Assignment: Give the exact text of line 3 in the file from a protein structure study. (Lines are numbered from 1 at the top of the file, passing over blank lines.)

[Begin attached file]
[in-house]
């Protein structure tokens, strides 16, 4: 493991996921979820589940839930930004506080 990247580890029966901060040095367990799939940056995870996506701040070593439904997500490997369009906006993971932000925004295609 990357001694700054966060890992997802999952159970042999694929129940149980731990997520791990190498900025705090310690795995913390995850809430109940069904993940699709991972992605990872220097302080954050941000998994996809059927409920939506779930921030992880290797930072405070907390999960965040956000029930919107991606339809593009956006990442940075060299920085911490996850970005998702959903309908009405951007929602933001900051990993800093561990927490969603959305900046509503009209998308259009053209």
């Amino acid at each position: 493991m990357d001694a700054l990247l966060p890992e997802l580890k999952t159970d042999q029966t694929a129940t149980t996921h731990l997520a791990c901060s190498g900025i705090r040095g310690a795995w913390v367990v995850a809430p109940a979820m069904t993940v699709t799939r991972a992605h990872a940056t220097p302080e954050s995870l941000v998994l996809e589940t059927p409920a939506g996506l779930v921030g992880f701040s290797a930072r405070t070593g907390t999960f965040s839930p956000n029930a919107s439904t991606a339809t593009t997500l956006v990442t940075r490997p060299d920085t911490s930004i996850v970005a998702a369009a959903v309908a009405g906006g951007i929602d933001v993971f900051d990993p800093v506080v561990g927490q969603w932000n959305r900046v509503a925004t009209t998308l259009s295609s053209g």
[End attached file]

């Amino acid at each position: 493991m990357d001694a700054l990247l966060p890992e997802l580890k999952t159970d042999q029966t694929a129940t149980t996921h731990l997520a791990c901060s190498g900025i705090r040095g310690a795995w913390v367990v995850a809430p109940a979820m069904t993940v699709t799939r991972a992605h990872a940056t220097p302080e954050s995870l941000v998994l996809e589940t059927p409920a939506g996506l779930v921030g992880f701040s290797a930072r405070t070593g907390t999960f965040s839930p956000n029930a919107s439904t991606a339809t593009t997500l956006v990442t940075r490997p060299d920085t911490s930004i996850v970005a998702a369009a959903v309908a009405g906006g951007i929602d933001v993971f900051d990993p800093v506080v561990g927490q969603w932000n959305r900046v509503a925004t009209t998308l259009s295609s053209g």